A number of currently available agents have some degree of anti-angiogenesis activity, including certain steroids, hormonal agents, and interferons, but they are not very potent angiogenesis inhibitors.

12. Will angiostatin and endostatin be available outside of clinical studies (compassionate use)?

Neither angiostatin nor endostatin has entered any human studies yet and researchers expect they will not begin such testing for at least a year. The compounds would not be available for compassionate use until after they had shown some activity against cancer in studies with cancer patients.

If the angiostatin and endostatin compounds can be successfully developed for testing in humans, the sponsor of the drugs can work with the FDA to permit patients who are not participating in clinical trials to have access to drugs being studied in clinical trials (such access is often called "compassionate use"). The "compassionate use" mechanism allows patients to receive promising but not yet fully studied or approved cancer therapies that are undergoing clinical testing when no other satisfactory options exist. Compassionate use mechanisms are often activated once a drug has been shown to have activity against human cancer.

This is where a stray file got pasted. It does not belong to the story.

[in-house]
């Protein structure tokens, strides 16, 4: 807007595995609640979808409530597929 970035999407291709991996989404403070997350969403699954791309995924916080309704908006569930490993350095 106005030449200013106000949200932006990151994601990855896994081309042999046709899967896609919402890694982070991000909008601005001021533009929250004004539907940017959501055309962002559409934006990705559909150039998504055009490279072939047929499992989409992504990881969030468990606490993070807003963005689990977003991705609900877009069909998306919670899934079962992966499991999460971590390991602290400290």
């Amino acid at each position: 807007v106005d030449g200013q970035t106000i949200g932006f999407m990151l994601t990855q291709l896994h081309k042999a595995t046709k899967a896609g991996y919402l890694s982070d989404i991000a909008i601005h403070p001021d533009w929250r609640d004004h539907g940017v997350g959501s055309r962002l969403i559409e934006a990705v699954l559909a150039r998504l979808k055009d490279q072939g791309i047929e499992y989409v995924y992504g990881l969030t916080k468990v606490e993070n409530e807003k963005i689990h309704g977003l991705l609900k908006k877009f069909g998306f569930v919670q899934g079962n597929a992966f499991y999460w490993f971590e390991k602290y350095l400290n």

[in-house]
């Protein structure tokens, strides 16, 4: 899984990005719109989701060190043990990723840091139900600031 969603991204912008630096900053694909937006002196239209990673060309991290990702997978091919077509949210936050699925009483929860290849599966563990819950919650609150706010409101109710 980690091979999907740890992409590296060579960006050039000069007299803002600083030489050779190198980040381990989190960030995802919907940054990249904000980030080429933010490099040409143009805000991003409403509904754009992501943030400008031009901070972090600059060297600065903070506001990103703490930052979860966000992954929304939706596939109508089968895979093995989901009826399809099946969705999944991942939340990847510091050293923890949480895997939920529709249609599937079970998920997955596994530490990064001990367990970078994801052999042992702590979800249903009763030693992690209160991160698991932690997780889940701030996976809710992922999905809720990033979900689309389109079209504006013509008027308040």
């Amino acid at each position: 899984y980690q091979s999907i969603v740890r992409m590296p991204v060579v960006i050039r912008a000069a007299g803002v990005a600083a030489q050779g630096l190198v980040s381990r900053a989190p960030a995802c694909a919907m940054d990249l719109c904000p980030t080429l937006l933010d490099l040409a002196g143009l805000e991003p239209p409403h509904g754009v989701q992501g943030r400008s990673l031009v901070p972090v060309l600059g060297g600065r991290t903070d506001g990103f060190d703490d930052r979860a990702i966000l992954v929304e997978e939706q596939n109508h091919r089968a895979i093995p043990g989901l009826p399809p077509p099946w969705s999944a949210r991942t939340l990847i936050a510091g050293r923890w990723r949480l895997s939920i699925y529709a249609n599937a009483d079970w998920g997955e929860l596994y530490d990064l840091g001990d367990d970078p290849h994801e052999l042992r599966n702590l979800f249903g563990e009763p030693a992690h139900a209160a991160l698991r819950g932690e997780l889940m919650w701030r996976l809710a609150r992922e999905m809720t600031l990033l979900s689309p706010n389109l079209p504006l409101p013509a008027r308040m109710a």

13. Are there compounds that had promising results in mice but proved less successful in treating human cancers?

Yes, many. A prime example is interleukin-2. In the 1980s, this drug was very successful in treating tumors in mice. But subsequent studies in people showed that interleukin-2 caused significant side effects, such as severe drops in blood pressure and the leaking of fluid from blood vessels. These difficulties in people were not predicted based on the mouse studies. A large number of chemotherapy drugs have much greater effectiveness against mouse tumors than against human cancers.

Questions The Public Is Asking

14. How can I get these drugs?

Endostatin and angiostatin are not available at this time. However, other anti-angiogenic compounds and other treatments for cancer are now being evaluated in clinical trials (treatment studies) with patients. The Cancer Information Service (CIS) at 1-800-4-CANCER can provide information about these trials from PDQ, the NCI's cancer information database.

Physicians may request information about trials in PDQ from the PDQ Search Service by calling 1-800-345-3300 or sending a fax to 1-800-380-1575 ( (313)-831-8929 outside the United States) or by sending an e-mail to pdqsearch@icicc.nci.nih.gov.